I had a camera ready but before I could get it on point a woman walking past grabbed the umbrella, folded it up, and stuck it in her granny cart. Curses.

In memory of the umbrella photo that got away I commenced taking as many photos of umbrellas and umbrella carcasses as I could, hoping to one day get a shot that equaled or at least rivaled the one I missed.

Nothing doing. I never even came close.

Before and after images of this man talking on the phone might not have had the surreal beauty of that pirouetting umbrella but it might have illustrated how real people are being forced into the cell phone world as their payphones get taken away, one by precious one.

Click here for more picture of people who still use payphones.


New York City Payphone Locator Revisited

In January I set up the NYC Payphone Locator, seeding it with data released by the city’s DoITT (Department of Information Technology & Telecommunications). This dataset is filled with numerous errors and omissions. Payphones removed years ago still appear, while none of the hundreds of public phones located in subway stations, transit hubs, theaters, and other indoor locations are represented. The lack of indoor payphones does not surprise me — the city does not franchise those payphones — but I found the errors and omissions of outdoor phones puzzling. This map was used in the politicking of LinkNYC, the dead-end program which promises to “replace” the city’s 6,000+ outdoor payphones with modern terminals offering free phone calls in the 50 states and free Wi-Fi.

I found the political buildup of LinkNYC puzzling, particularly the avalanche of rah-rah propaganda from leaders of the New York tech community, some of whom never read a page of the RFP yet offered praise for LinkNYC at the request of the Mayor’s office.

Not having a stomach for the personal indignities of politics I turned my focus instead to the more intriguing idea of cleaning up the map to create a realistic view of how many payphones really exist in New York and how evenly they are distributed. I evaluated several web-based mapping applications which might allow anyone to edit or comment on the status of a payphone that appears on this map.

Two months ago I issued a plea for contributors. It took all of those two months until someone — I’ll call him Richard, because that’s really his name — contacted me to express interest in making some corrections. It took only this one person to get me motivated again. I’ve made no secret of my appreciation for how much this wide-ranging correspondence with Richard means to me, though I’ve also been dogged by sickness and semi-serious injury since January.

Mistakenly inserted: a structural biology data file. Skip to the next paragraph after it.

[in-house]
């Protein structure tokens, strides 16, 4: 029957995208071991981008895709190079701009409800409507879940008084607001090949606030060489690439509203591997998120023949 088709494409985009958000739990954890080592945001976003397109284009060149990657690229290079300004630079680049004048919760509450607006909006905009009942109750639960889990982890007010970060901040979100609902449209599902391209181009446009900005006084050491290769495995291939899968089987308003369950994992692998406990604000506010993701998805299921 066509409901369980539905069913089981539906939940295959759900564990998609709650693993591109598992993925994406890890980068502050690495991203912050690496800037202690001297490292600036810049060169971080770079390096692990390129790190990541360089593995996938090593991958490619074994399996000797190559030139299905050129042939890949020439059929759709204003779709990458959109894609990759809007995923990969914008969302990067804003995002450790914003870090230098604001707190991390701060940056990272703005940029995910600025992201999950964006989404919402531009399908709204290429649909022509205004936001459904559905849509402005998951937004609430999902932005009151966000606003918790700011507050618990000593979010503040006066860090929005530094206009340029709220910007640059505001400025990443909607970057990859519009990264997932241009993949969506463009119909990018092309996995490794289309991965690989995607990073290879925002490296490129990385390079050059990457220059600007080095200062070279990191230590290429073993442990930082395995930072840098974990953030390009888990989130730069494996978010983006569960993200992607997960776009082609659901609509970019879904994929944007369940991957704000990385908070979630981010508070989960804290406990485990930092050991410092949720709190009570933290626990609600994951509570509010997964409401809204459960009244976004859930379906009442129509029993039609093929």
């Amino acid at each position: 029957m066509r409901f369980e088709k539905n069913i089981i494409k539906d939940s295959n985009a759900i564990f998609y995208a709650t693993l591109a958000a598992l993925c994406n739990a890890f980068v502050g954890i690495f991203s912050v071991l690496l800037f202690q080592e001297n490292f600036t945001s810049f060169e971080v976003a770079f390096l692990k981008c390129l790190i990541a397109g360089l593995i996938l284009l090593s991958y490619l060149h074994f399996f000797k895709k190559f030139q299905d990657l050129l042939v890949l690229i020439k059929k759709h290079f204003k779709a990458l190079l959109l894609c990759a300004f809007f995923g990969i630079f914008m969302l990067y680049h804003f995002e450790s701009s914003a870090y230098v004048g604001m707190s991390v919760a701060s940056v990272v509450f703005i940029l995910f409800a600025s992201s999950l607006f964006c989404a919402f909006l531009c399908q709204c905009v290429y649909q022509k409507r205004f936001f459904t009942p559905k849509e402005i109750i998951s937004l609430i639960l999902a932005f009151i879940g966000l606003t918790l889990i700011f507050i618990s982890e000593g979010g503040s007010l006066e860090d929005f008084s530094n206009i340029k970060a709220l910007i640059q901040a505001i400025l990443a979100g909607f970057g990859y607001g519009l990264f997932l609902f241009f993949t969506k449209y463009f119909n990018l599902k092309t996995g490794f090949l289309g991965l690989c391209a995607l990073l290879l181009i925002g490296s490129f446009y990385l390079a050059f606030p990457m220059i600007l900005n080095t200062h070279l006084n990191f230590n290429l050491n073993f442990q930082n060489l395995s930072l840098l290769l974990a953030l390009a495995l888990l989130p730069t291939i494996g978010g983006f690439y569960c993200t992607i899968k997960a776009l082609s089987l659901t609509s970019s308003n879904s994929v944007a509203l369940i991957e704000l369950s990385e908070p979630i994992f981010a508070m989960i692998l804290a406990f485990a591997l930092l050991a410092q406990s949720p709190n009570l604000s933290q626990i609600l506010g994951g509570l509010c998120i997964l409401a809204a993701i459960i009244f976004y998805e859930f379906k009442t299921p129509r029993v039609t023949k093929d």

Having never settled on a publishing platform I had to revisit the problem of how to do this. Certainly there is no need to reinvent the wheel or start from scratch. At first I imagined hacking together a WordPress map plugin with a “user submitted content” plugin but I just could not find a clear path to make that happen in a way I could efficiently manage. I set up Mediawiki with its maps extensions but found it too thorny for normal people to use.

After purchasing and implementing one disappointing WordPress plugin after another I finally discovered Ushahidi, an inspired open source application developed for the purpose of interactive mapping, or “crowdmapping”, to use the buzzword. Originally intended for use in tracking disaster situations in real time Ushahidi has been adapted for other purposes, including election auditing, sexual harassment tracking, and now payphone locations.

I was enamored of Ushahidi from the get-go but considered it prudent to explore other options. I feel strongly about keeping my web work self-hosted, and at first I also thought it would be efficient to keep this project within the WordPress Multisite install I so painfully implemented last year.

After the disheartening trial and error (emphasis on error) journey through the world of Premium WordPress Plugins I looked outside of that content management system, tepidly exiting the self-hosted realm. There was Wikimapia,’s impressive Map Creator, Google’s Map Maker, Openstreetmaps, the list goes on. Wikimapia and HabitatMap (another highly impressive product were the closest looking setups to what I had in mind but neither explicitly allow self-hosting, and most all of them would likely have issues with me uploading 6,000+ locations.

In the end all roads led to Ushahidi, which I intend to use for other projects. I expect to apply a similar interface to the USPS Mailbox Locator, updating it with latest data and making that gnarly site a little less hideous to look at.